News and knowhow for farmers

Microfinance pours in cash and inputs for farmers

Small holder farmers in Kiambu County can now access credit and input finance easily thanks to an innovative firm, Tendo Micro Finance. The initiative aimed at spurring production using modern farming techniques is informed by lack of financing to smallholder farmers by financial institutions due to the perceived farmers’ high risk status.

Having witnessed firsthand how hardworking, ambitious but cash strapped farmers were, Peter Mbugua a budding entrepreneur decided to offer a viable solution. “Despite the fact that smallholder farmers in the country contribute to over 70 percent of produce, most financial institutions snub them preferring to deal with large scale commercial farmers,” he said.

The situation is worsened by the continued growth in human population which exerts pressure on the small size of land. “Most farmers in Central province have very small sizes of land which can only be satisfactory if their production can be optimized through use of modern technologies and to access the farm inputs to initiate the modern way of farming, one needs access to finance,” he added. This was Mbugua’s driving force to establish Tendo Micro Invest.

The finance which ranges from cash to tangible farm inputs is given to farmers who meet the firm’s vetting procedure which in most cases, any ambitious and practicing farmer can meet. We do not want to create the same hurdles that bar these farmers from accessing credits from the mainstream finance institutions and therefore our vetting procedure is a bit relaxed although we monitor progress and only deal with serious farmers. “One must indicate to us that he has been struggling to make it in farming but hindered by lack of some drivers towards that.”

In addition their definition of a small holder farmer only puts a limit to farmers with not more than four acres of land. Tendo uses Assistant Chiefs to vet the applicants. Mbugua explained that since the farmers are well known to the area leaders, they saw it fit for such leaders to act as guarantors for credit finance. The credit finance ranges from Sh5000 to Sh30,000 payable within 90 days at an interest rate of five percent. Although one can be given cash, Mbugua’s firm prefers facilitating the purchase of the actual farm input to help ensure that the cash is not diverted to other channels that are not agro-based.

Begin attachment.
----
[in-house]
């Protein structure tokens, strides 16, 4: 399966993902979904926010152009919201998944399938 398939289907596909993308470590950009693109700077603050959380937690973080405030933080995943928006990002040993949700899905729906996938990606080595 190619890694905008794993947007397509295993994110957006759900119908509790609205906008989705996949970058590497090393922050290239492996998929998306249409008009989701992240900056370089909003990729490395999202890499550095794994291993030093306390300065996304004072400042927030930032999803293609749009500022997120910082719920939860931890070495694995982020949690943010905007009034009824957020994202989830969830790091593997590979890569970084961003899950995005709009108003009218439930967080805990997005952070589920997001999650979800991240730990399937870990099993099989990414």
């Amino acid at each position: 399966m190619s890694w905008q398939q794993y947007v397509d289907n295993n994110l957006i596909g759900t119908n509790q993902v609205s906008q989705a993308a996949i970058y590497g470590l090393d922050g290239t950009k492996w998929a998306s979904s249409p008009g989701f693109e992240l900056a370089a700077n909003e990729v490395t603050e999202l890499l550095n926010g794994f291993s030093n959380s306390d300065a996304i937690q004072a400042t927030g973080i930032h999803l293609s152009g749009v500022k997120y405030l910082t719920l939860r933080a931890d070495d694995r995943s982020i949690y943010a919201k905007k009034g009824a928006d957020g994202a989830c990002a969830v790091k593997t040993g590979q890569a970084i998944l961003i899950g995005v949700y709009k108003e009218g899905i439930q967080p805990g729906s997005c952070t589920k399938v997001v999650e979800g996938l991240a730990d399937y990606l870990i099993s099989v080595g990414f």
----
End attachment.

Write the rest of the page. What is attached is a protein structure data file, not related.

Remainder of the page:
After two years of existence Tendo Micro Invest is currently serving over 100 small holder farmers in Kiambu County although there are plans to widen its reach in the country.  Farm inputs given to farmers are geared towards implementing modern agri-business. The farm inputs include drip kits, Greenhouses, Water tanks, Irrigation pumps, Fertilizers, Seeds, and Chemicals among others.

Given that most farmers lack access to extension officers, the firm also offers free advice to their farmer clients on the best farming but mostly ignored profitable ventures. According to Mbugua, they encourage farmers to adopt ventures with long term benefits and shun the bandwagon effect referring to the recent quail craze.  “We give more emphasis on high value crops which are fast maturing. We are trying to redefine the art of farming among our farmers because our main concern is to see them earning a decent income from their small farms.” 

He explained that the traditional crops like maize which many farmers grow are not economically viable in Central province. An informed farmer cannot continue growing maize in Central when the crop takes almost a full year on the farm to mature. That is not sensible and yet there are other high value crops like herbs for instance basil, coriander among others which take a maximum of sixty days to mature and they even command lucrative prices in the market.

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